I have just been reading this impressive memorandum to a Select Committee on Environment, Transport and Regional Affairs into ‘Walking in towns and cities’ back in 2000 which included the following observation:
“If pedestrians placed a chair on the carriageway it would be removed immediately, even though it would obstruct a smaller proportion of the road than when a car parks on the pavement. Cars could slow down and take care to avoid the chair, as pedestrians have to with parked cars. The Highways Act applies equally to the road and the footway. Pedestrians are being discriminated against.”
He went on to suggest that the police were breaking the law by treating motorists and pedestrians differently quoting from the 1964 Police Act which requires every police officer to declare that they will discharge their duties ‘without favour or affection, malice or ill-will‘. (Police Act 1964 Schedule 2) The flowery wording he quotes has incidentally been updated subsequently by the Police Act 1996 (as amended by the Police Reform Act 2002) and now reads ‘with fairness, integrity, diligence and impartiality.‘ (section 29 and schedule 4)
He suggested that it would be illegal for the police to respond to the chair in the road but not the car on the pavement: ‘[ie prosecuting a pedestrian for obstructing vehicles by illegally leaving their possessions on the road but not prosecuting vehicle owners for illegally leaving their possessions (cars) on the footway.]’
So what happened? Well, the committee subsequently reported, and I quote, that: ‘walking has been made ever more unpleasant. Pedestrians have been treated with contempt’. That’s what I love about these cross-party select committees, they don’t hold back with their views! ‘Contempt’, that is a strong word but I suggest that it is accurate.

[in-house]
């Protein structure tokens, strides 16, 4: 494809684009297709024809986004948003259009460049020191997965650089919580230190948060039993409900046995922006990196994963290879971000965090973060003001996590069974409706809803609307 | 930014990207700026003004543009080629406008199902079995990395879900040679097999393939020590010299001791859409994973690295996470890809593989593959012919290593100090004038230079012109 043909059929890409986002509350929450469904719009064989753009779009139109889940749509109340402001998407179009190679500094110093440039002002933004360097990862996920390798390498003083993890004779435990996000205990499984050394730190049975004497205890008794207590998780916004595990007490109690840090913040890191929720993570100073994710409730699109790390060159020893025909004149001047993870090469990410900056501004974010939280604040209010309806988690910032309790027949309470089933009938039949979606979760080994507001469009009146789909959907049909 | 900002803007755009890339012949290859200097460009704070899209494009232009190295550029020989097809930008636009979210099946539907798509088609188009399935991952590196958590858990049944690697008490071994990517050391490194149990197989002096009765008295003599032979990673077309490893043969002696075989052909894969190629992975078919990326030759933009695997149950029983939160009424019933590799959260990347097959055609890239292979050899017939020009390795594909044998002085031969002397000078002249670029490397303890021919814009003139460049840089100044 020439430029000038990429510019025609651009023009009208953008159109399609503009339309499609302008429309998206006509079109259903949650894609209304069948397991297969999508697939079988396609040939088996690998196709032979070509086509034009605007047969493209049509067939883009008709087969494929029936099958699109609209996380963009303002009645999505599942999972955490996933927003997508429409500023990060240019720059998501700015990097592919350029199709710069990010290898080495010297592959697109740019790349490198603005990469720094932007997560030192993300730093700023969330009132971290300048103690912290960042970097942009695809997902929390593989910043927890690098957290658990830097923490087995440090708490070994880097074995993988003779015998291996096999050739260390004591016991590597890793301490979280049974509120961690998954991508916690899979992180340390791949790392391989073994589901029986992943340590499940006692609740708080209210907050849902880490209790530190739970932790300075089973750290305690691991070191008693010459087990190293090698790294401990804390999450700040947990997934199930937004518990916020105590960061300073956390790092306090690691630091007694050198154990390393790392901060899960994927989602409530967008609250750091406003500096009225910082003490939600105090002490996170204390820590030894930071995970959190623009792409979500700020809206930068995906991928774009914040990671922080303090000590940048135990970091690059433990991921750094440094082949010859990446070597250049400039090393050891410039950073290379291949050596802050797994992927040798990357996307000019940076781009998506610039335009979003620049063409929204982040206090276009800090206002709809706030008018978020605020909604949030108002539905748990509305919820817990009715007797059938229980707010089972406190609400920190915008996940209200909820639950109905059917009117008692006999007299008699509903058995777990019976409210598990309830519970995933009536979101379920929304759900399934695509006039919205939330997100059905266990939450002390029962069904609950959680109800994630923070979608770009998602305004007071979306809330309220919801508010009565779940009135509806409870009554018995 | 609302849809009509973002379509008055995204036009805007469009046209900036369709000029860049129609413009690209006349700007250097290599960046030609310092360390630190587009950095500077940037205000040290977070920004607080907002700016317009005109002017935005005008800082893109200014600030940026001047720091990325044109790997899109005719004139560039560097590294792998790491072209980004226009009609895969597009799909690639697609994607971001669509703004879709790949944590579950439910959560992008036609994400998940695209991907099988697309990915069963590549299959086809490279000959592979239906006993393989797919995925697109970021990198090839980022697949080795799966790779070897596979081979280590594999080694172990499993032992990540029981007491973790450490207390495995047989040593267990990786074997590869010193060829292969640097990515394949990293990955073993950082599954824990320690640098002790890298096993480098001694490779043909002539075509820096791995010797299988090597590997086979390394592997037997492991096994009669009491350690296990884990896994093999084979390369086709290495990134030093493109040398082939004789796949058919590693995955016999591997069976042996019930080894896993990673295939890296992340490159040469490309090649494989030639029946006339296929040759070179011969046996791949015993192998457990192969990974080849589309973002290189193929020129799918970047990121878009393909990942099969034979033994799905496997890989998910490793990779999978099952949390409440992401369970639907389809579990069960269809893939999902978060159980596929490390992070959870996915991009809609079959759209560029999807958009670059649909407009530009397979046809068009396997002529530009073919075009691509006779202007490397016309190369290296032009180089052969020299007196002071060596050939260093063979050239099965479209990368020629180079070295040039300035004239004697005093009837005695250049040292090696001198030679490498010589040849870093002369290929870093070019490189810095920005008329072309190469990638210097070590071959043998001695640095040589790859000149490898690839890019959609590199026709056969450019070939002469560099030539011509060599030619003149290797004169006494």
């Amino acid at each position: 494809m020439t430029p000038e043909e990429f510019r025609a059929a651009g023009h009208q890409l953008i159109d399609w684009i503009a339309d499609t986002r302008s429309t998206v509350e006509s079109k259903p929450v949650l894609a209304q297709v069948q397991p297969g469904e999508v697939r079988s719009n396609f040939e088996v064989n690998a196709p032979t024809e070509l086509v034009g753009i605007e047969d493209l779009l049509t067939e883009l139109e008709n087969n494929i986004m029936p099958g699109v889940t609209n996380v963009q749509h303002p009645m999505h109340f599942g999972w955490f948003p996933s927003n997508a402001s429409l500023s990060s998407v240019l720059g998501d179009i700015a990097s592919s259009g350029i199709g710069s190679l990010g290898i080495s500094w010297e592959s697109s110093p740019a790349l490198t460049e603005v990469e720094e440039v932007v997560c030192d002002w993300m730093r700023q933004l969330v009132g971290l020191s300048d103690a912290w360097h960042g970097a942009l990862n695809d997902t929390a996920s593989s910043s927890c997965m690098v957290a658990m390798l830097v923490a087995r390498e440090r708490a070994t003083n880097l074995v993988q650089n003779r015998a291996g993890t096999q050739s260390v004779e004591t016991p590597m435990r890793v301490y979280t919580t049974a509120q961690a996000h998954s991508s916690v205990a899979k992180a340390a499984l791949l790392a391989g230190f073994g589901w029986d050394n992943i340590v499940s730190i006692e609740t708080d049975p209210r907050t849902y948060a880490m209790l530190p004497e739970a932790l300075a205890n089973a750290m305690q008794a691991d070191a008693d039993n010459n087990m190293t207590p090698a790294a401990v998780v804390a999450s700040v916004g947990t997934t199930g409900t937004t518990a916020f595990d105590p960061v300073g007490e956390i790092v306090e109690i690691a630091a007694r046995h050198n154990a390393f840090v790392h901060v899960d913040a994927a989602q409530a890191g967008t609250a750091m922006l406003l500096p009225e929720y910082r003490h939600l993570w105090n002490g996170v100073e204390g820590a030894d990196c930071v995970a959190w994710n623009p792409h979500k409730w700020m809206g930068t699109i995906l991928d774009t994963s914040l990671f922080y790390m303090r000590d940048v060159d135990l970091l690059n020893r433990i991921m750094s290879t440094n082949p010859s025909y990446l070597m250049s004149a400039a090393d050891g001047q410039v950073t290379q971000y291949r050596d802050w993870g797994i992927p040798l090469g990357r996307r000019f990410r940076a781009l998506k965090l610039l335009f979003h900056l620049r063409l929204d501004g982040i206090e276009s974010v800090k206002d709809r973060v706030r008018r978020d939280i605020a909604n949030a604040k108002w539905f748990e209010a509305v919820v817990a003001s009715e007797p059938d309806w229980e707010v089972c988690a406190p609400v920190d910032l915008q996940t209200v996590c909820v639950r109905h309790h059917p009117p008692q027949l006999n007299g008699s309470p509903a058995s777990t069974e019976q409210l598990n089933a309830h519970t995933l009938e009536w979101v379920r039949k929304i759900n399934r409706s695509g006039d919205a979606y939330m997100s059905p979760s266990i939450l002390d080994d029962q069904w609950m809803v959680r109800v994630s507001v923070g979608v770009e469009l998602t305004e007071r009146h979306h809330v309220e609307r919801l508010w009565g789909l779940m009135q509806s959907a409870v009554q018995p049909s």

So… back to the police. Would it be fair and impartial for the police to allow motorists to leave their property (ie cars) on the pavement and to then prosecute a pedestrian for leaving objects of their choice on the carriageway? I am tempted to find out! What if there was an outbreak of chairs, sheds, planters and other interesting but unauthorised objects left on the carriageway for the convenience of their owners, to slow traffic or to beautify the area? Personally I favour planters or other useful objects.
What would happen if one responded to the inevitable approach from the police or from the council by politely reminding the police of their pledge to fairness and impartiality and the council of their duty to remove all ‘things’ left on the highway which constitute a danger to users of the highway (including a danger caused by obstructing the view) and and to stop being blind to vehicles which are also ‘things’ in the eyes of the law (Highways Act 1980 Sections 148–149)
If they attempt to say that cars are different then one can challenge them and also start muttering about why bins left permanently on the pavement are so different. If they start talking about these new objects being a danger to traffic one would mutter about the requirement for drivers to drive appropriately for the conditions (including conditions where there are objects clearly visible in the carriageway) and to question the implied assumption that it is more safe for motorists to avoid pedestrians who are forced onto the carriageway that for drivers to avoid chairs/planters etc that don’t even move!
My only reservation is that I have great respect for my local police who are pulling their hair out over pavement parking and who are also offering me very visible support for this campaign. It is possible, of course, that they would understand the irony of the action and may even quietly be in support of it.
I will sign off with another observation by a parliamentary select committee from 2006 where they said: ‘We accept that the problem of vehicles obstructing footpaths country-wide is a large one and a major effort would be required to enforce the law. But the ‘do- nothing’ response of the Department is no longer a credible option’. Select Committee on Transport Seventh Report – Parking: para 261) and then that ‘The Government must grip the problem of pavement parking once and for all and ensure that it is outlawed throughout the country, and not just in London’ (para 262)